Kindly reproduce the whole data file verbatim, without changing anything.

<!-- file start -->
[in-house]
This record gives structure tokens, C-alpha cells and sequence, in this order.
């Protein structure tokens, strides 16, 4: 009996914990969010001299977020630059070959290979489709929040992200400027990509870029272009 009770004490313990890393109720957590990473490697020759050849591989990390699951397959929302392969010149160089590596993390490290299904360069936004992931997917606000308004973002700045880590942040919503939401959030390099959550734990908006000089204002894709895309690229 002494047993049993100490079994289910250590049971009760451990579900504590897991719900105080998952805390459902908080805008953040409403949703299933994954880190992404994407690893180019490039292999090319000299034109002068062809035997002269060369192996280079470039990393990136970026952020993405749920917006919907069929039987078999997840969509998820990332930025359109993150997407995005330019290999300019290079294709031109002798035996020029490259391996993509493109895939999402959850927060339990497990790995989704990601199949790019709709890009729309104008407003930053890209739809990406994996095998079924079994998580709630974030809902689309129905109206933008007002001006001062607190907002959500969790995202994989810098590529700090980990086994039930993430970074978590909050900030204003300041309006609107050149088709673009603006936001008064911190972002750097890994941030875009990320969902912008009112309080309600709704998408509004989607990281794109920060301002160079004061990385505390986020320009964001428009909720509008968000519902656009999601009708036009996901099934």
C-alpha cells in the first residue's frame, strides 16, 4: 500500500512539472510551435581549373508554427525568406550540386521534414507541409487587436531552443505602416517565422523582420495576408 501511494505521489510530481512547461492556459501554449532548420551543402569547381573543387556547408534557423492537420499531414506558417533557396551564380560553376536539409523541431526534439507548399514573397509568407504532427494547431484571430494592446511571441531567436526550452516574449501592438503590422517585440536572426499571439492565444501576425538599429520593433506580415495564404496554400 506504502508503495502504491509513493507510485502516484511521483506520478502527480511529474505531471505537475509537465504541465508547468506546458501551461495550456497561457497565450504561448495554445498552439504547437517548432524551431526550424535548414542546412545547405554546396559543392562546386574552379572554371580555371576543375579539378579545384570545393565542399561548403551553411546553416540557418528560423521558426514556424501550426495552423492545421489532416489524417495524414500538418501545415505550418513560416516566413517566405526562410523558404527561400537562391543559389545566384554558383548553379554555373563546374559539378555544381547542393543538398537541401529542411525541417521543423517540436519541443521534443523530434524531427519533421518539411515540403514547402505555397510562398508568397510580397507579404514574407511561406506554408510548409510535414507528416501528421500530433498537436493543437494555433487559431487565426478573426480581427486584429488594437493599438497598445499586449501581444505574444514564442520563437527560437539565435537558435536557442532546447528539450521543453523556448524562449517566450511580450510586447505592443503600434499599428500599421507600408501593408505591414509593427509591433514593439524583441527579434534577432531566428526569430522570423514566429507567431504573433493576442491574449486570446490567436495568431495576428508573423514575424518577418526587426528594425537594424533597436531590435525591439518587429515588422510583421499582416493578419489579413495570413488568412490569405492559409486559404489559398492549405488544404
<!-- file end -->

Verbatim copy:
[in-house]
This record gives structure tokens, C-alpha cells and sequence, in this order.
């Protein structure tokens, strides 16, 4: 009996914990969010001299977020630059070959290979489709929040992200400027990509870029272009 009770004490313990890393109720957590990473490697020759050849591989990390699951397959929302392969010149160089590596993390490290299904360069936004992931997917606000308004973002700045880590942040919503939401959030390099959550734990908006000089204002894709895309690229 002494047993049993100490079994289910250590049971009760451990579900504590897991719900105080998952805390459902908080805008953040409403949703299933994954880190992404994407690893180019490039292999090319000299034109002068062809035997002269060369192996280079470039990393990136970026952020993405749920917006919907069929039987078999997840969509998820990332930025359109993150997407995005330019290999300019290079294709031109002798035996020029490259391996993509493109895939999402959850927060339990497990790995989704990601199949790019709709890009729309104008407003930053890209739809990406994996095998079924079994998580709630974030809902689309129905109206933008007002001006001062607190907002959500969790995202994989810098590529700090980990086994039930993430970074978590909050900030204003300041309006609107050149088709673009603006936001008064911190972002750097890994941030875009990320969902912008009112309080309600709704998408509004989607990281794109920060301002160079004061990385505390986020320009964001428009909720509008968000519902656009999601009708036009996901099934």
C-alpha cells in the first residue's frame, strides 16, 4: 500500500512539472510551435581549373508554427525568406550540386521534414507541409487587436531552443505602416517565422523582420495576408 501511494505521489510530481512547461492556459501554449532548420551543402569547381573543387556547408534557423492537420499531414506558417533557396551564380560553376536539409523541431526534439507548399514573397509568407504532427494547431484571430494592446511571441531567436526550452516574449501592438503590422517585440536572426499571439492565444501576425538599429520593433506580415495564404496554400 506504502508503495502504491509513493507510485502516484511521483506520478502527480511529474505531471505537475509537465504541465508547468506546458501551461495550456497561457497565450504561448495554445498552439504547437517548432524551431526550424535548414542546412545547405554546396559543392562546386574552379572554371580555371576543375579539378579545384570545393565542399561548403551553411546553416540557418528560423521558426514556424501550426495552423492545421489532416489524417495524414500538418501545415505550418513560416516566413517566405526562410523558404527561400537562391543559389545566384554558383548553379554555373563546374559539378555544381547542393543538398537541401529542411525541417521543423517540436519541443521534443523530434524531427519533421518539411515540403514547402505555397510562398508568397510580397507579404514574407511561406506554408510548409510535414507528416501528421500530433498537436493543437494555433487559431487565426478573426480581427486584429488594437493599438497598445499586449501581444505574444514564442520563437527560437539565435537558435536557442532546447528539450521543453523556448524562449517566450511580450510586447505592443503600434499599428500599421507600408501593408505591414509593427509591433514593439524583441527579434534577432531566428526569430522570423514566429507567431504573433493576442491574449486570446490567436495568431495576428508573423514575424518577418526587426528594425537594424533597436531590435525591439518587429515588422510583421499582416493578419489579413495570413488568412490569405492559409486559404489559398492549405488544404